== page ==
The other day, my teacher explained what it is meant by technical difficulty. He said that a piece being more difficult means the room for "getting away with it" is smaller. So to me it means that the techniques have to be very precise, i.e. just the right amount of the right techniques to use.

When one starts to learn a piece slowly, one would use different amount of different techniques and one would learn the different techniques separately before putting them together, then slowly adjust those amounts and techniques as one speed up.

That said, I do agree to strive for accuracy right from the start, but allowing room for error when one is experimenting and exploring techniques. Sometimes, trying too hard to play right restrict the freedom of learning and exploring the right techniques, at least to me that is.

You misread me about sectioning the piece. My next aim for recording videos is 3 large sections, that doesn't mean I am going to practise in 3 large sections.

As for memory, I'd say each to their own approach. How my brain works differ to yours in memorising something. At this point, I don't need to force myself to memorise it. I already have it memorised more or less. Also, my ex-violin teacher gave me good but different advice to yours.

Each has their own objectives of what they want to do with the piece. If one is practising to perform the piece publicly or to perform for an exam, playing this piece, or any other pieces from memory is crucial. That is not my aim. I never learn the piano to aim for performing publicly one day. I may play something for someone in rare social occasions, but that's it. My goal may change, but playing the piano is a very personal and private thing that I enjoy doing for myself.

For the pieces I am preparing for my exam next year, I have different approach of preparing them compared to this Ballade. It is after all my stretch piece for now.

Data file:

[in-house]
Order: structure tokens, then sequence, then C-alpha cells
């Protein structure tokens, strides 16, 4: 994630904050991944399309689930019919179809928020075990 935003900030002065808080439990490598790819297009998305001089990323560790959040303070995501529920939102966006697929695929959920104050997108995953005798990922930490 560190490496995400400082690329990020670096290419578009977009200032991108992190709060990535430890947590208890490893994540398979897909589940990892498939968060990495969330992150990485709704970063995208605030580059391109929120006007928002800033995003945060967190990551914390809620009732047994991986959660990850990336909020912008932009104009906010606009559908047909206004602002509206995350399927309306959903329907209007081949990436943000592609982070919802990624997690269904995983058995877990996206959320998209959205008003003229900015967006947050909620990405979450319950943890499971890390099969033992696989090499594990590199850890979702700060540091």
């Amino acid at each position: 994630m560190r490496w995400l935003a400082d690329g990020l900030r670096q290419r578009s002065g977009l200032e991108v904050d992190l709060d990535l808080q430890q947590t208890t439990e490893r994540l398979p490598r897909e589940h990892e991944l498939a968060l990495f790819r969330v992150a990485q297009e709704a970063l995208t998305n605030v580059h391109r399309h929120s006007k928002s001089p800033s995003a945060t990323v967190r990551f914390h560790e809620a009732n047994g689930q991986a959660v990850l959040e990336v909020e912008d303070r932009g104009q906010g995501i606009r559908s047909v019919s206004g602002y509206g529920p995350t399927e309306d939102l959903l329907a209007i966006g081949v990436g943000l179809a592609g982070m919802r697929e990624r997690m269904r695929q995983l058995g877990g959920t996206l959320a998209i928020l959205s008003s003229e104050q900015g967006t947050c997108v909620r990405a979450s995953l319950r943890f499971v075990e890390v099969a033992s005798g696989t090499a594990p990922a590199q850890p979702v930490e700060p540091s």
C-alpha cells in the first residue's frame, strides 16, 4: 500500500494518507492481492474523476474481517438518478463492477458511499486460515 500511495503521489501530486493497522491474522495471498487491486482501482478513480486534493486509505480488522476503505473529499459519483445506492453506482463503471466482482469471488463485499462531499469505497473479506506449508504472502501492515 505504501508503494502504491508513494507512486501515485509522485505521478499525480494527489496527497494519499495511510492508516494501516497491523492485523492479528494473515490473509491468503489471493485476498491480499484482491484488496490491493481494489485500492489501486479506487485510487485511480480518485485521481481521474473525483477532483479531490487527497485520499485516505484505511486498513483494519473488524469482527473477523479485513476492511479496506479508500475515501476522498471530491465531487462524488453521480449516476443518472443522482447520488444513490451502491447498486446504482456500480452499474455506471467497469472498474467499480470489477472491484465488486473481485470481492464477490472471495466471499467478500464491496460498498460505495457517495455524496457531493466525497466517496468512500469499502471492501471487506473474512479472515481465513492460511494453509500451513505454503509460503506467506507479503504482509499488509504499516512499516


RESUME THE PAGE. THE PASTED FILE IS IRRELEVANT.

Be your ♮ self
YouTube channel

Studying:
  • Chopin: Ballade No. 4
  • Rachmaninov: Prelude No. 5 (Gm)
  • Ravel: Pavane for Dead Princess
Re: Learning Journal: Chopin Ballade No. 1 Op. 23 [Re: Tubbie0075] #2703593
01/10/18 03:45 AM
01/10/18 03:45 AM
Joined: Sep 2010
Posts: 1,251
Melbourne, Australia
Tubbie0075 Offline OP
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Tubbie0075  Offline OP
1000 Post Club Member
Joined: Sep 2010
Posts: 1,251
Melbourne, Australia
Rather than starting a new thread, I thought I'd just piggy bag on this thread to journal my journey on Ballade No. 4.

I started listening to this piece frequently since early 2017. Initially I was listening to Nikolai Luganski (The Poor, Sad Angel - A Chopin Recital 2007 album). Later in the year, I started listening to Seong-Jin Cho, winner of the International Chopin Competition 2015 (Chopin Piano Concerto No. 1 and Ballades 2016 album). Then I was listening to Nikolak Luganski again but this time on a more recent live performance on YouTube. Lately, I've been listening to Kate Liu on YouTube, 3rd place at the same competition.

I started learning this piece around mid-December 2017 and had 1 lesson on the piece so far. Since then, my teacher has been away until February 2018. So I've been pretty much on my own.

As with all big and difficult pieces, I always spend the first 2-3 months learning notes and fingerings. So far I have reached the half way mark, the easier half. My teacher said that Ballade No. 4 is easier than Ballade No. 1. I beg to differ. In my case, for someone with terrible sight-reading skills, pieces with lots of notes are more challenging to learn, especially in the beginning.